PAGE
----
"The Baltic Forum" in 2015 plans to hold a series of events dedicated to the problems of Ukrainian-Russian relations. Since preparation for the events, we open a series of publications on the subject, which will be displayed Ukrainian, Russian and foreign experts opinion.
by Balázs Jarábik, Carnegie Europe
Ukraine may be heading not toward federalization or decentralization, but feudalization. To avoid this, the focus should not only be on central, macro-level reforms but also on building civil society to make those larger reforms sustainable.
Last month, when Ukrainians celebrated the first anniversary of the start of the EuroMaidan Revolution, there were no European Union flags waving on Kyiv’s central square. The scene was reminiscent of when students first took to the streets on November 21, 2013 to protest former President Viktor Yanukovych’s corrupt regime. Indeed, the ongoing crisis has again brought to the fore many of the impulses that ignited the first round of protests on Kyiv’s Independence Square. Since the annexation of Crimea, Ukrainians have again become more concerned with the domestic character of their country, and less concerned with its orientation toward Russia or the West.
by Dmitri Trenin, Carnegie Europe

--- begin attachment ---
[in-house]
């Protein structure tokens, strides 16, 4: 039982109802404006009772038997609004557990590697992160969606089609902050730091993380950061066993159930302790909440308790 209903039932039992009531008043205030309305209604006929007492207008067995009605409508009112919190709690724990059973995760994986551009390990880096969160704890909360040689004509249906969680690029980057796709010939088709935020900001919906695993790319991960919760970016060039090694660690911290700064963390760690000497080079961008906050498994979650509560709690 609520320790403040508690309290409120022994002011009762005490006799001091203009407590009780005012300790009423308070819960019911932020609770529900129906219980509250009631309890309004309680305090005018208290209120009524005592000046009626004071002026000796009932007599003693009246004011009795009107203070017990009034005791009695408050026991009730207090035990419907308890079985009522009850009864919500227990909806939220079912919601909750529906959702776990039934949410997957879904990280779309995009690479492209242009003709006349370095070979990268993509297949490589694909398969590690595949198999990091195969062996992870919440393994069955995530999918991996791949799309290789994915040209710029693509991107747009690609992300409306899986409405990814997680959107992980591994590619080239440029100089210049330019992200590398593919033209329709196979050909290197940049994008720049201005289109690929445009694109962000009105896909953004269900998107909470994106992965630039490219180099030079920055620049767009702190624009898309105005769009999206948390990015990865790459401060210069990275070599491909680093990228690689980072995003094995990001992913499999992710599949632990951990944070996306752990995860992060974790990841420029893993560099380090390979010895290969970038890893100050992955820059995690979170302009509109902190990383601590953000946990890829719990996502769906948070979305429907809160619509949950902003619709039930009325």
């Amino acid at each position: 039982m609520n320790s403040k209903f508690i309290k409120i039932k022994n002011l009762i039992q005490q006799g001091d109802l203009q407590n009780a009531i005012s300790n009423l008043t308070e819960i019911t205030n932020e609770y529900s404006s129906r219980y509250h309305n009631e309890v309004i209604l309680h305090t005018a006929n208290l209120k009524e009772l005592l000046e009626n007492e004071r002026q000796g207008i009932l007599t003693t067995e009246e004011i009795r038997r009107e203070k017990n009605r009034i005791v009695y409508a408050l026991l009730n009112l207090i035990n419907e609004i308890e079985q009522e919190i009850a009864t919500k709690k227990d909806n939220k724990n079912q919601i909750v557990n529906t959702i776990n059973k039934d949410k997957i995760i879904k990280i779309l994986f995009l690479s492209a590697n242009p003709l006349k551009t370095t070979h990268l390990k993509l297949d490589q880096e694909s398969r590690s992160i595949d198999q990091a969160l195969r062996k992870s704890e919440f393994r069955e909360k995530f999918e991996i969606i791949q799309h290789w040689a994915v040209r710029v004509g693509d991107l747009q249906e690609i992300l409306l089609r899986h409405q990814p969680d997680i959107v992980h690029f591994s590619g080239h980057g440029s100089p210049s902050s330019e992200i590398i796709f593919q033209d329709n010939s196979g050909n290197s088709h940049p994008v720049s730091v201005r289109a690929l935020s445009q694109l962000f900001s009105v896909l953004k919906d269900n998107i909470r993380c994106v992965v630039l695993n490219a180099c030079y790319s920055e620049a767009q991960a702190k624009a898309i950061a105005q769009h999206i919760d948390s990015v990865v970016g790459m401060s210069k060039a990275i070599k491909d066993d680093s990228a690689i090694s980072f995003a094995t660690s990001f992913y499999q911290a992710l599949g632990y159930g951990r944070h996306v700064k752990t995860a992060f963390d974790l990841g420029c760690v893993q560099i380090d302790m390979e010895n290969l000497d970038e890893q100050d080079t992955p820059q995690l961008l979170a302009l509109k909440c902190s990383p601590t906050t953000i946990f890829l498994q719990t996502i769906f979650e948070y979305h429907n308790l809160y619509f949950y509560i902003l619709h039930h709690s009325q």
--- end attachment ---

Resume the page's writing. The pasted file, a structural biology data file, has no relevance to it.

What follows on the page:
At the 52nd Munich Security Conference on February 12–14, Russian Prime Minister Dmitry Medvedev delivered the speech Vladimir Putin would have made had he cared to come to Munich this year. In fact, the Russian president has not attended this annual gathering of political leaders and security experts since 2007. Medvedev’s words were tough and his analysis exceedingly bleak, but his main point was an offer to put the glaring Russian-Western differences and bitter conflicts to one side and focus on a common threat coming from extremism.
Putin had used the same approach when he addressed the UN General Assembly in September 2015, right before he ordered the Russian Air Force to start its bombing campaign in Syria. The response from the West then, as now, was negative about the underlying premise and skeptical of the offer itself. The current confrontation between the United States and NATO, on the one hand, and Russia, on the other, will run unabated; within that continuing confrontation, however, a degree of cooperation is possible.